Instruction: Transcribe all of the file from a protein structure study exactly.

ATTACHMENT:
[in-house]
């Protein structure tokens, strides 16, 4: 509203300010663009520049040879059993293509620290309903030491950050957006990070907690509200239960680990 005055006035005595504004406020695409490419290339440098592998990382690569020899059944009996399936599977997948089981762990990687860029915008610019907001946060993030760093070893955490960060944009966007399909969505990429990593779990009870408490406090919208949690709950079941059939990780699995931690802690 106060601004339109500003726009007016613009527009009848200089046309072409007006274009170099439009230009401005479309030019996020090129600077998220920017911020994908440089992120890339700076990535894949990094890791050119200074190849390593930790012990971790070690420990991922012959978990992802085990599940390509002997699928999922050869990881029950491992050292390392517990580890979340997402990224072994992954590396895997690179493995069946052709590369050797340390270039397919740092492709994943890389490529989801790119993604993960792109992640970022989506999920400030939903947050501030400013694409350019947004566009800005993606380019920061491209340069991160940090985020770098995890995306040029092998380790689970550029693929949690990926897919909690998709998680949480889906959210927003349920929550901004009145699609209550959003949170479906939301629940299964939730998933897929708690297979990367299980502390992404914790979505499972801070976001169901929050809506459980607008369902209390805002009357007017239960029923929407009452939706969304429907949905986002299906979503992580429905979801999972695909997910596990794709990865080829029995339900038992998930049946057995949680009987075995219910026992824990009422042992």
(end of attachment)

[in-house]
């Protein structure tokens, strides 16, 4: 509203300010663009520049040879059993293509620290309903030491950050957006990070907690509200239960680990 005055006035005595504004406020695409490419290339440098592998990382690569020899059944009996399936599977997948089981762990990687860029915008610019907001946060993030760093070893955490960060944009966007399909969505990429990593779990009870408490406090919208949690709950079941059939990780699995931690802690 106060601004339109500003726009007016613009527009009848200089046309072409007006274009170099439009230009401005479309030019996020090129600077998220920017911020994908440089992120890339700076990535894949990094890791050119200074190849390593930790012990971790070690420990991922012959978990992802085990599940390509002997699928999922050869990881029950491992050292390392517990580890979340997402990224072994992954590396895997690179493995069946052709590369050797340390270039397919740092492709994943890389490529989801790119993604993960792109992640970022989506999920400030939903947050501030400013694409350019947004566009800005993606380019920061491209340069991160940090985020770098995890995306040029092998380790689970550029693929949690990926897919909690998709998680949480889906959210927003349920929550901004009145699609209550959003949170479906939301629940299964939730998933897929708690297979990367299980502390992404914790979505499972801070976001169901929050809506459980607008369902209390805002009357007017239960029923929407009452939706969304429907949905986002299906979503992580429905979801999972695909997910596990794709990865080829029995339900038992998930049946057995949680009987075995219910026992824990009422042992």